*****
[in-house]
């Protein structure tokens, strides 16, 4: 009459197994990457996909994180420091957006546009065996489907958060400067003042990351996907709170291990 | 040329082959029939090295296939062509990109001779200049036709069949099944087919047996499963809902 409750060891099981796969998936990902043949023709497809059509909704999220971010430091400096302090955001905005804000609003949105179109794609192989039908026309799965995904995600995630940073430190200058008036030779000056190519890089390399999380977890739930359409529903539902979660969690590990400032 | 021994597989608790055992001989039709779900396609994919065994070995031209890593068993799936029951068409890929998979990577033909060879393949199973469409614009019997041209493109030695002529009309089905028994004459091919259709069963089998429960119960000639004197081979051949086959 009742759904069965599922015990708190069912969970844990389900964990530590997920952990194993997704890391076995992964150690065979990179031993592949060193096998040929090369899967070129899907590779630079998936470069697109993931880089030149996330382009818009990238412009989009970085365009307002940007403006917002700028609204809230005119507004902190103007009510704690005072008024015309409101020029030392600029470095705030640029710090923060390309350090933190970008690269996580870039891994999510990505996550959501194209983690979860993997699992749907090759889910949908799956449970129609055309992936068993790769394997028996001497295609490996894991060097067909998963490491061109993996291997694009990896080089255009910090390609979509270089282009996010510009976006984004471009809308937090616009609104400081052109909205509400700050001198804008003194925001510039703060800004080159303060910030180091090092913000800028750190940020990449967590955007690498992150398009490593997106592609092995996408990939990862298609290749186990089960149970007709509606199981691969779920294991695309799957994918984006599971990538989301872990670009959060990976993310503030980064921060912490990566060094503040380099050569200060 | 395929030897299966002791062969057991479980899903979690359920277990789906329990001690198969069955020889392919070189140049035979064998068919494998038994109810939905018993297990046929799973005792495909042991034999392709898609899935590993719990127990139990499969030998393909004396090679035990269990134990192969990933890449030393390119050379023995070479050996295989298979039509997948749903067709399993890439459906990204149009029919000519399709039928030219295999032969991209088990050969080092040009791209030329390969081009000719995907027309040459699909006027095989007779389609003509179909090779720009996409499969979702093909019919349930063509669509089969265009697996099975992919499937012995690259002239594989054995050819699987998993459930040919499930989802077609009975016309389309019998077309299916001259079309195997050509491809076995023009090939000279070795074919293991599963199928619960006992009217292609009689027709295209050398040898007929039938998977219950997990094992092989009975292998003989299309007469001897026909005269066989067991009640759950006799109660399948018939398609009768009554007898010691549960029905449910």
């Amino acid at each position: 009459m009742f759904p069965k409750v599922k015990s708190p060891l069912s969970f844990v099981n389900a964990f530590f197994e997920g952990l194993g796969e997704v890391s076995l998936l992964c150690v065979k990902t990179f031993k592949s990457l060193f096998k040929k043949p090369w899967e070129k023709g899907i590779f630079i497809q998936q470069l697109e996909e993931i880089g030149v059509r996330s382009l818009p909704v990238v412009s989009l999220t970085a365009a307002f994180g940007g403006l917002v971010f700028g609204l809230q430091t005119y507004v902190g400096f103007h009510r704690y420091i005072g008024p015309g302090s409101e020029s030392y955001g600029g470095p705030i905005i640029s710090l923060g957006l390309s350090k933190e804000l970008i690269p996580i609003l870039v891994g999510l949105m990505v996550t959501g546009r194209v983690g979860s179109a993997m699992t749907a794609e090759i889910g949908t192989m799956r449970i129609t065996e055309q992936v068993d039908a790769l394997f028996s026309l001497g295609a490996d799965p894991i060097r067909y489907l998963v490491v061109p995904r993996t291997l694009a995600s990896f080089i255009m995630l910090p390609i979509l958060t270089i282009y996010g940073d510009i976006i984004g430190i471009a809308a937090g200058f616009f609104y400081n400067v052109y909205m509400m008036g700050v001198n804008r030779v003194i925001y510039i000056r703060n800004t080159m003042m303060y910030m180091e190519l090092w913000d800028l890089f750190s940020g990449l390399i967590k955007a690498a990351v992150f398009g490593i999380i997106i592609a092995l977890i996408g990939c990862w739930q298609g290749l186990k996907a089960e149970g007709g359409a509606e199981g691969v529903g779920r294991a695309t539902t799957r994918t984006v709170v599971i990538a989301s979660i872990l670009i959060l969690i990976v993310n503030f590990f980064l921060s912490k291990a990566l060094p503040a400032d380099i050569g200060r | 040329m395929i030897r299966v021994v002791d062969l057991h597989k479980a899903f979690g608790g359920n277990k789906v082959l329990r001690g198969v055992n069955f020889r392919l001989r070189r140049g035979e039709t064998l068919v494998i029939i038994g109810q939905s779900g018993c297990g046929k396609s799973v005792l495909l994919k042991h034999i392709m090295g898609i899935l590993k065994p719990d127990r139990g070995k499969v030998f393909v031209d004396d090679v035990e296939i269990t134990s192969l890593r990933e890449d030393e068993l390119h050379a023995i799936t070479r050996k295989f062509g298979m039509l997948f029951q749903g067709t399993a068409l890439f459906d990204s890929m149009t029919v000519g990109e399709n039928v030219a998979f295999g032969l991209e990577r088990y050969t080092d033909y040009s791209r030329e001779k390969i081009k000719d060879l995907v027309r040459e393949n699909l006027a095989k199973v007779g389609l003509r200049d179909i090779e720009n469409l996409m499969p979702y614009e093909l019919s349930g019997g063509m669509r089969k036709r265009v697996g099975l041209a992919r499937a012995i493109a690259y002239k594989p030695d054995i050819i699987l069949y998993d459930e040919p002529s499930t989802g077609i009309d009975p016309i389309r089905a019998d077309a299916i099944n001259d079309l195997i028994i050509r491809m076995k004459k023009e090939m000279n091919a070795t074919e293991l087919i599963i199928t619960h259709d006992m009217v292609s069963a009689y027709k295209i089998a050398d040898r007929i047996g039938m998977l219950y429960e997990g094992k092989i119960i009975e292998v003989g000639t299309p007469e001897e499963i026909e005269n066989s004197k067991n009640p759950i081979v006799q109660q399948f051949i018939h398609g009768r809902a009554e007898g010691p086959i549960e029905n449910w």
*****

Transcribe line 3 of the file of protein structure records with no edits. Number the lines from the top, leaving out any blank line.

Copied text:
């Amino acid at each position: 009459m009742f759904p069965k409750v599922k015990s708190p060891l069912s969970f844990v099981n389900a964990f530590f197994e997920g952990l194993g796969e997704v890391s076995l998936l992964c150690v065979k990902t990179f031993k592949s990457l060193f096998k040929k043949p090369w899967e070129k023709g899907i590779f630079i497809q998936q470069l697109e996909e993931i880089g030149v059509r996330s382009l818009p909704v990238v412009s989009l999220t970085a365009a307002f994180g940007g403006l917002v971010f700028g609204l809230q430091t005119y507004v902190g400096f103007h009510r704690y420091i005072g008024p015309g302090s409101e020029s030392y955001g600029g470095p705030i905005i640029s710090l923060g957006l390309s350090k933190e804000l970008i690269p996580i609003l870039v891994g999510l949105m990505v996550t959501g546009r194209v983690g979860s179109a993997m699992t749907a794609e090759i889910g949908t192989m799956r449970i129609t065996e055309q992936v068993d039908a790769l394997f028996s026309l001497g295609a490996d799965p894991i060097r067909y489907l998963v490491v061109p995904r993996t291997l694009a995600s990896f080089i255009m995630l910090p390609i979509l958060t270089i282009y996010g940073d510009i976006i984004g430190i471009a809308a937090g200058f616009f609104y400081n400067v052109y909205m509400m008036g700050v001198n804008r030779v003194i925001y510039i000056r703060n800004t080159m003042m303060y910030m180091e190519l090092w913000d800028l890089f750190s940020g990449l390399i967590k955007a690498a990351v992150f398009g490593i999380i997106i592609a092995l977890i996408g990939c990862w739930q298609g290749l186990k996907a089960e149970g007709g359409a509606e199981g691969v529903g779920r294991a695309t539902t799957r994918t984006v709170v599971i990538a989301s979660i872990l670009i959060l969690i990976v993310n503030f590990f980064l921060s912490k291990a990566l060094p503040a400032d380099i050569g200060r | 040329m395929i030897r299966v021994v002791d062969l057991h597989k479980a899903f979690g608790g359920n277990k789906v082959l329990r001690g198969v055992n069955f020889r392919l001989r070189r140049g035979e039709t064998l068919v494998i029939i038994g109810q939905s779900g018993c297990g046929k396609s799973v005792l495909l994919k042991h034999i392709m090295g898609i899935l590993k065994p719990d127990r139990g070995k499969v030998f393909v031209d004396d090679v035990e296939i269990t134990s192969l890593r990933e890449d030393e068993l390119h050379a023995i799936t070479r050996k295989f062509g298979m039509l997948f029951q749903g067709t399993a068409l890439f459906d990204s890929m149009t029919v000519g990109e399709n039928v030219a998979f295999g032969l991209e990577r088990y050969t080092d033909y040009s791209r030329e001779k390969i081009k000719d060879l995907v027309r040459e393949n699909l006027a095989k199973v007779g389609l003509r200049d179909i090779e720009n469409l996409m499969p979702y614009e093909l019919s349930g019997g063509m669509r089969k036709r265009v697996g099975l041209a992919r499937a012995i493109a690259y002239k594989p030695d054995i050819i699987l069949y998993d459930e040919p002529s499930t989802g077609i009309d009975p016309i389309r089905a019998d077309a299916i099944n001259d079309l195997i028994i050509r491809m076995k004459k023009e090939m000279n091919a070795t074919e293991l087919i599963i199928t619960h259709d006992m009217v292609s069963a009689y027709k295209i089998a050398d040898r007929i047996g039938m998977l219950y429960e997990g094992k092989i119960i009975e292998v003989g000639t299309p007469e001897e499963i026909e005269n066989s004197k067991n009640p759950i081979v006799q109660q399948f051949i018939h398609g009768r809902a009554e007898g010691p086959i549960e029905n449910w």